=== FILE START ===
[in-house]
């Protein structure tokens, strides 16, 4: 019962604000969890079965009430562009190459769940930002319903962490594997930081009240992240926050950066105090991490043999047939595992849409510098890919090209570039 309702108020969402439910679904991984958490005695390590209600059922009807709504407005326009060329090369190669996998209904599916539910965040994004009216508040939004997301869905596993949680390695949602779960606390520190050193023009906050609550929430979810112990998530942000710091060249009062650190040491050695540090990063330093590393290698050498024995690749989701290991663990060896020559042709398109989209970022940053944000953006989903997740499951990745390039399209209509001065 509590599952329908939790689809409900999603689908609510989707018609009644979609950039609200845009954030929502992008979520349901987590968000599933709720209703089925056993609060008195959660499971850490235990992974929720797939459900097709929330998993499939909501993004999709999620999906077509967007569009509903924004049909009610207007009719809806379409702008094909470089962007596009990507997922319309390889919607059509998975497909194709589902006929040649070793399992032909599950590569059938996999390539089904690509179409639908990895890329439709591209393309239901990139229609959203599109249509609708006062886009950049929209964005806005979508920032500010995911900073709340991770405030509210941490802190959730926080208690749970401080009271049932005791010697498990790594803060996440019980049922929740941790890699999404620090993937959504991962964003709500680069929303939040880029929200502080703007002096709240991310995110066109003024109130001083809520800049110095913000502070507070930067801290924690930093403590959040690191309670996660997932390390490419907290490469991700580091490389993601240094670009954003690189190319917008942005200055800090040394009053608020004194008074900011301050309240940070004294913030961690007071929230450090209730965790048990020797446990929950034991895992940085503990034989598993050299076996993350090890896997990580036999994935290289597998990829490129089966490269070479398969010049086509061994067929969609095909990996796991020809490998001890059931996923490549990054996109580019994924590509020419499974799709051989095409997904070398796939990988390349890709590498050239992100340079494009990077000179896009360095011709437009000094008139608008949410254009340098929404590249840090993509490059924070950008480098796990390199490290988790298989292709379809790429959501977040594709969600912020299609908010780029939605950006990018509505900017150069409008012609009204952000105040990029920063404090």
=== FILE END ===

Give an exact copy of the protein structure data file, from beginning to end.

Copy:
[in-house]
């Protein structure tokens, strides 16, 4: 019962604000969890079965009430562009190459769940930002319903962490594997930081009240992240926050950066105090991490043999047939595992849409510098890919090209570039 309702108020969402439910679904991984958490005695390590209600059922009807709504407005326009060329090369190669996998209904599916539910965040994004009216508040939004997301869905596993949680390695949602779960606390520190050193023009906050609550929430979810112990998530942000710091060249009062650190040491050695540090990063330093590393290698050498024995690749989701290991663990060896020559042709398109989209970022940053944000953006989903997740499951990745390039399209209509001065 509590599952329908939790689809409900999603689908609510989707018609009644979609950039609200845009954030929502992008979520349901987590968000599933709720209703089925056993609060008195959660499971850490235990992974929720797939459900097709929330998993499939909501993004999709999620999906077509967007569009509903924004049909009610207007009719809806379409702008094909470089962007596009990507997922319309390889919607059509998975497909194709589902006929040649070793399992032909599950590569059938996999390539089904690509179409639908990895890329439709591209393309239901990139229609959203599109249509609708006062886009950049929209964005806005979508920032500010995911900073709340991770405030509210941490802190959730926080208690749970401080009271049932005791010697498990790594803060996440019980049922929740941790890699999404620090993937959504991962964003709500680069929303939040880029929200502080703007002096709240991310995110066109003024109130001083809520800049110095913000502070507070930067801290924690930093403590959040690191309670996660997932390390490419907290490469991700580091490389993601240094670009954003690189190319917008942005200055800090040394009053608020004194008074900011301050309240940070004294913030961690007071929230450090209730965790048990020797446990929950034991895992940085503990034989598993050299076996993350090890896997990580036999994935290289597998990829490129089966490269070479398969010049086509061994067929969609095909990996796991020809490998001890059931996923490549990054996109580019994924590509020419499974799709051989095409997904070398796939990988390349890709590498050239992100340079494009990077000179896009360095011709437009000094008139608008949410254009340098929404590249840090993509490059924070950008480098796990390199490290988790298989292709379809790429959501977040594709969600912020299609908010780029939605950006990018509505900017150069409008012609009204952000105040990029920063404090």